Amyotrophic Lateral Sclerosis (ALS)

Typical presentation: – Amyotrophic lateral sclerosis (ALS)  is a progressive neurodegenerative disease characterized by gradual loss of upper and lower motor neurons and their pathways usually without affecting the extraocular and sphincter muscles ending in programmed cell death in selective neuronal subpopulations. The typical form of ALS with upper and lower motor neuron involvement and progressive bulbar paralysis with bulbar muscle involvement with difficulty in speaking, swallowing, articulation. Progressive muscle atrophy, where the only lower motor neuron is affected and primary lateral sclerosis with only upper motor neuron damage are rare, familiar forms of ALS (FALS) is usually associated with dementia (frontotemporal lobar dementia), behavioral disorders, cognitive dysfunction, and impairment of executive functions (Stetkarova, & Ehler, 2021). Other non-motor symptoms of GI (sialorrhea, constipation, diarrhea), autonomic (pain, dyspnea, urinary incontinence), psychiatric (depression, anxiety, sleep problems, fatigue, suicidal tendency, cognitive-behavioral impairment), vascular (dyslipidemia), itching, and pressure sores, psychosis and schizophrenia or mood disorders.

Appropriate diagnostic testing and screening: – Clinical presentation of central and peripheral motor neuron involvement in one or more segmental anatomical areas and functional impairment, nerve conduction/needle electromyography studies (EMG) Motor evoked potentials after transcranial magnetic stimulation is to identify impairment of upper motor neurons (Stetkarova, & Ehler, 2021). MRI of the brain reveals early degeneration of upper motor neurons. A biochemical-specific protein called TDP-43. Blood work such as CBC, CMP, CK, Muscle MRI, and muscle biopsy, ESR, CSF studies to exclude other neuro disorders, Chest x-ray, and urine analysis. Genetic tests and screening to rule out other neurological disorders. SMN detection (genetic testing)

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Admission orders: – Admission status based on patient’s airway status. If the patient unable to maintain his oxygenation need supplementary oxygenation and as the respiratory muscles get involved, the respiratory status deteriorated and may need ventilatory support and need ICU management.

-Maintain fluid and electrolytes with IVF or in long-term tube feeding requiring gastrostomy feeding.

-Skin and pressure ulcer prevention measures, care, and management of skin.

-Managing incontinence and complications secondary to incontinence and constipation by using natural fibers, stool softener, or laxative in severe constipation.

-Management of diagnostic tests and imaging and education support and counseling with the diagnosis of ALS regarding the disease, various diagnostic tools, prognosis, end of life care and symptomatic management and finding the resource and support groups on ALS. Monitor for the elevation of WBC, fever, and other signs of infection.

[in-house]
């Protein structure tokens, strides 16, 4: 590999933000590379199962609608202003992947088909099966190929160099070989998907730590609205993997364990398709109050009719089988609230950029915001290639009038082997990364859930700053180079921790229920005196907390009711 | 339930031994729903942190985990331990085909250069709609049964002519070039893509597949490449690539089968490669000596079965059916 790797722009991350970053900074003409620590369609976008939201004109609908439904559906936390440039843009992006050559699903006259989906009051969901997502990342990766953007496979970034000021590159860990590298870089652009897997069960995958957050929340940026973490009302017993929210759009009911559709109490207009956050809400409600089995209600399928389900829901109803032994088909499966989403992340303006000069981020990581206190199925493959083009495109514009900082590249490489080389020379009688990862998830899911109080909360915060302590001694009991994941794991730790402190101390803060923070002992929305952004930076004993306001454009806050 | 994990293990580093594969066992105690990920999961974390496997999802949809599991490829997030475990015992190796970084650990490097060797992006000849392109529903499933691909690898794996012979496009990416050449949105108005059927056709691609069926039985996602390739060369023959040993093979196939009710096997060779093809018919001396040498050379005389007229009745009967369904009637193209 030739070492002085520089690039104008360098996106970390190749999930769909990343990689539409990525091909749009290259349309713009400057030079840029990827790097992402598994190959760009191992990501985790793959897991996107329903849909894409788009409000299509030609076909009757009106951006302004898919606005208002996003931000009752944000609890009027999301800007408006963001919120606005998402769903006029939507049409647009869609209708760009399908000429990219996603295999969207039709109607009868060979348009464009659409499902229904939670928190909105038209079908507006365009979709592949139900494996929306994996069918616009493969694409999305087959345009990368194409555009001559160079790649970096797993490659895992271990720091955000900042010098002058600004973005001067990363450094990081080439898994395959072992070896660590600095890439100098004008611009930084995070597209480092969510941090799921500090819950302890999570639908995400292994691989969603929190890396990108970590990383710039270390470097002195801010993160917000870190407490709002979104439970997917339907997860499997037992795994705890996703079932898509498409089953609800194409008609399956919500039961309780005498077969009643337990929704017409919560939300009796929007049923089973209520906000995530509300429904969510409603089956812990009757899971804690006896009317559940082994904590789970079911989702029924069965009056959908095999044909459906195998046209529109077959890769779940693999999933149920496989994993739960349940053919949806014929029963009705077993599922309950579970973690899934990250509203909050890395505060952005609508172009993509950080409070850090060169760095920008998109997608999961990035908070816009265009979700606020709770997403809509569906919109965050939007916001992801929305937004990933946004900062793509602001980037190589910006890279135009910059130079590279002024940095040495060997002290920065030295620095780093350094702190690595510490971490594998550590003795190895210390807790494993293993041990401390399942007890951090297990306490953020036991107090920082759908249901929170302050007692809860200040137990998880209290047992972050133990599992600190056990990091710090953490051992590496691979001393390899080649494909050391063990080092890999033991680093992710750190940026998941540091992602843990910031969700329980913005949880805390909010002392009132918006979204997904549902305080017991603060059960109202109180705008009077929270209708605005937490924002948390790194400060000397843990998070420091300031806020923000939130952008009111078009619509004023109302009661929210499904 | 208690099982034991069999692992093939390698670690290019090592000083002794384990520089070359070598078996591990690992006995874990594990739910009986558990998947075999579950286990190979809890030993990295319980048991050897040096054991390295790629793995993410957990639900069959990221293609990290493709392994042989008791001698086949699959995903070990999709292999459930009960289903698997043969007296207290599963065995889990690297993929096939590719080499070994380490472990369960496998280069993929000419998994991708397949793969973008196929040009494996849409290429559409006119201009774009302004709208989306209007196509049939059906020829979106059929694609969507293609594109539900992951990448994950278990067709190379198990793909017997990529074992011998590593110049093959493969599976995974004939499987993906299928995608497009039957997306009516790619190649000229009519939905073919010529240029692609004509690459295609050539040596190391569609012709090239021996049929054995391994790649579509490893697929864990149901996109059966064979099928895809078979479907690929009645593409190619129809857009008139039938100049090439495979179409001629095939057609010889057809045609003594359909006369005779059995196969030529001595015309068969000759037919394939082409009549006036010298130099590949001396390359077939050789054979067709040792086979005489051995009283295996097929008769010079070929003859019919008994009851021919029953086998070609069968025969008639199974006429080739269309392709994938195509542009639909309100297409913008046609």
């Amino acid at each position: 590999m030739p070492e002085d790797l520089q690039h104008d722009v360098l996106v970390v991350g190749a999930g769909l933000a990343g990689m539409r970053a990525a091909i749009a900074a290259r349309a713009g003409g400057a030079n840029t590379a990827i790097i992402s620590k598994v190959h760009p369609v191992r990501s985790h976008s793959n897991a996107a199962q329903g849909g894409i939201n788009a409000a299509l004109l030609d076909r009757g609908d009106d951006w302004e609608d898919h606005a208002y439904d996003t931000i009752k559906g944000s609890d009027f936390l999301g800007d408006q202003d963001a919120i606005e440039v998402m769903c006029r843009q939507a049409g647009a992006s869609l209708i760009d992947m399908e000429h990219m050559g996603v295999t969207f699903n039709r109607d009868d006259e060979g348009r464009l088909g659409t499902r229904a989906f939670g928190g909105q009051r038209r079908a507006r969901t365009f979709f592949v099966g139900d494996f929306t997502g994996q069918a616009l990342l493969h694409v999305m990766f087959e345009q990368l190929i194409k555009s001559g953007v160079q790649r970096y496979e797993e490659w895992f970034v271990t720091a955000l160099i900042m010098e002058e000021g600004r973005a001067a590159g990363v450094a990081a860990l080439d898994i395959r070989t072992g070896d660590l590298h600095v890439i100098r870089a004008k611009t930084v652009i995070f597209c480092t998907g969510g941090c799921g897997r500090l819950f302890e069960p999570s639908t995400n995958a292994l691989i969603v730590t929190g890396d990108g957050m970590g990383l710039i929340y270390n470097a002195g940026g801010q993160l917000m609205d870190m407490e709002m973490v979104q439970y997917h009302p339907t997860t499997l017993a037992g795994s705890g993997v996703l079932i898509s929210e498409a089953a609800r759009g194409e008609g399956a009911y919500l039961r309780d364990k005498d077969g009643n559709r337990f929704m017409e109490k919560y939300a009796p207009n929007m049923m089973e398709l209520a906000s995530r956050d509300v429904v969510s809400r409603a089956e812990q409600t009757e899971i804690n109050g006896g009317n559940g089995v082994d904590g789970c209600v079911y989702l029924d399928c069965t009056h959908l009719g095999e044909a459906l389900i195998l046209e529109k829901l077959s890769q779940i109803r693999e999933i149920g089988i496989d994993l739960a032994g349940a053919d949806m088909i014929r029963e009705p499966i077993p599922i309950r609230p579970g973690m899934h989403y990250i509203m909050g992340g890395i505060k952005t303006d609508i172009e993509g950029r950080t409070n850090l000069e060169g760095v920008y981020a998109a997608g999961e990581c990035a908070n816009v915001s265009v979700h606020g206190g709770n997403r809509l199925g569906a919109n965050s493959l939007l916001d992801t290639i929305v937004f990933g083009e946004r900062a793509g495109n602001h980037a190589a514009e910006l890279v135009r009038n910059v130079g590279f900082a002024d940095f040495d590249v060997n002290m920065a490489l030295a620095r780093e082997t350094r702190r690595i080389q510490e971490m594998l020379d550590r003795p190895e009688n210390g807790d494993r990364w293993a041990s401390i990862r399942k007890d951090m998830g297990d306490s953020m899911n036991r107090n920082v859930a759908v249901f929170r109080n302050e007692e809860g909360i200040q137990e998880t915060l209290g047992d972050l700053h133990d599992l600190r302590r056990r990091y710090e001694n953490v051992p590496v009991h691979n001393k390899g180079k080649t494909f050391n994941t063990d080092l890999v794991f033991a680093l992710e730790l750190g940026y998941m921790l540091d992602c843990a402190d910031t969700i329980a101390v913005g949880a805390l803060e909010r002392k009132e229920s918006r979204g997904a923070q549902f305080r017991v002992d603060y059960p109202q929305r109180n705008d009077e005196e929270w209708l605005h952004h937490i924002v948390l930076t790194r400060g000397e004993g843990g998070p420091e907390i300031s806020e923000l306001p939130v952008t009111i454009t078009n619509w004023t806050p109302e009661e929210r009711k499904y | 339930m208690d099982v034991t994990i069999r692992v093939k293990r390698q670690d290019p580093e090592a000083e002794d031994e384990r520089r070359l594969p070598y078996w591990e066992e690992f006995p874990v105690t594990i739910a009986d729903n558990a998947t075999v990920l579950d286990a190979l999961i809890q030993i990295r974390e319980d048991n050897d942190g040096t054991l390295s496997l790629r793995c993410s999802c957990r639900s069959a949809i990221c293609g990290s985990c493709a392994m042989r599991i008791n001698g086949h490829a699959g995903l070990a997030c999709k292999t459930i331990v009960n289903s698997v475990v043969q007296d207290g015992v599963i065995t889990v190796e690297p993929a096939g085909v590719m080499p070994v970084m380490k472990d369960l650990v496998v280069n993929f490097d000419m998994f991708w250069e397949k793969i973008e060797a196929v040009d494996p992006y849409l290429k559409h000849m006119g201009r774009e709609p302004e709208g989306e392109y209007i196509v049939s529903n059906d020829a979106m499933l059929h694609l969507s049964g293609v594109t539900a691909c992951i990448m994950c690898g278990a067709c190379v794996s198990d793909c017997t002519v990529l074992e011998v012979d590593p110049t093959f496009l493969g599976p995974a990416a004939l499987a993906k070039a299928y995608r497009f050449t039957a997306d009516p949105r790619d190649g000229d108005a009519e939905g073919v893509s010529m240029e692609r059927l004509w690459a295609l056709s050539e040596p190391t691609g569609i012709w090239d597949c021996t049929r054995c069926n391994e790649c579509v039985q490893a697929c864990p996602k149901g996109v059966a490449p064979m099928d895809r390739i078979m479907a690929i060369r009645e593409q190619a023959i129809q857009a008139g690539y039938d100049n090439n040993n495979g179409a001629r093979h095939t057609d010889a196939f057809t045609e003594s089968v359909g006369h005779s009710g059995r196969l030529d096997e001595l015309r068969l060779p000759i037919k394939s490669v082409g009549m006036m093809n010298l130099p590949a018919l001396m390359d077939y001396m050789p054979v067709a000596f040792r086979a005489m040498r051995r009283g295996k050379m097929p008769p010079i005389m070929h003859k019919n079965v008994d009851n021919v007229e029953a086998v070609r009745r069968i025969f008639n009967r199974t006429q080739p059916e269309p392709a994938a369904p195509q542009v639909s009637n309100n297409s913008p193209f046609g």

Referrals and Consultations: – Referral to pomologist, neurologist, ENT surgeon to place tracheostomy and gastrostomy placement either by interventionist or surgeon. Rehabilitation services such as PT/OT/ST in the initial part of diagnosis and social service, nutritionist and case management for planning the appropriate therapy as the patient condition deteriorates, and end-of-life care when the disease gets advanced.

Potential Risks and Complications: – People with ALS are prone to breast cancer or lymphoma, noticeable weight loss in 5-10 years, motor weakness leading to split hand syndrome, gait disorders, and bulbar signs associated with vocalization (Stetkarova, & Ehler, 2021).

Interventions and preventive care and geriatric considerations: – No definitive treatment for ALS and many drugs and therapies are still being tried. Drugs such as riluzole and edaravone, are used to slow disease progression (Cruz, 2018), and also stem cell and Sodium phenylbutyrate-taurursodiol were also been tried. Care and management of ALS are directed towards the quality of life and functional independence and physical integrity. Supportive therapy such as airway management by ventilator assistance, nutrition by feeding tube, meeting hygienic, elimination and ADL needs and prevention of complications such as ventilator-associated pneumonia, malnutrition, maintaining fluid and electrolyte balance, and prevention of pressure sores and other complications. Education about nature and counseling the patient and family poor prognosis of the disease due to no successful therapy has a big role in expectation and quality of life and prepare them for transitioning as the patient’s conditions progress. Preventive care is by immunization against common pathogens such as flu vaccine, pneumococcal vaccine, meningitis vaccine, Now Covid vaccine and prevention of therapy-related complication such as pneumonia, pressure injury, infections, contractures, malnutrition and mental counseling to cope up with the disease and major life changes with poor prognosis and nature of the disease. ALS is underrecognized in elderly patients related to frequent presentation with symptoms of dysphagia, frailty, or general weakness for other reasons and ALS is to be considered as a differential diagnosis since it is common than formerly assumed.


Stetkarova, I., & Ehler, E. (2021). Diagnostics of Amyotrophic lateral sclerosis: Up to date. Diagnostics, 11(2), 231. Retrieved from

Broussalis, E., Grinzinger, S., Kunz, A. B., Killer‐Oberpfalzer, M., Haschke‐Becher, E., Hartung, H. P., & Kraus, J. (2018). Late age onset of amyotrophic lateral sclerosis is often not considered in elderly people. Acta Neurologica Scandinavica137(3), 329-334. Retrieved from

Cruz, M. P. (2018). Edaravone (Radicava): a novel neuroprotective agent for the treatment of amyotrophic lateral sclerosis. Pharmacy and Therapeutics43(1), 25. Retrieved from


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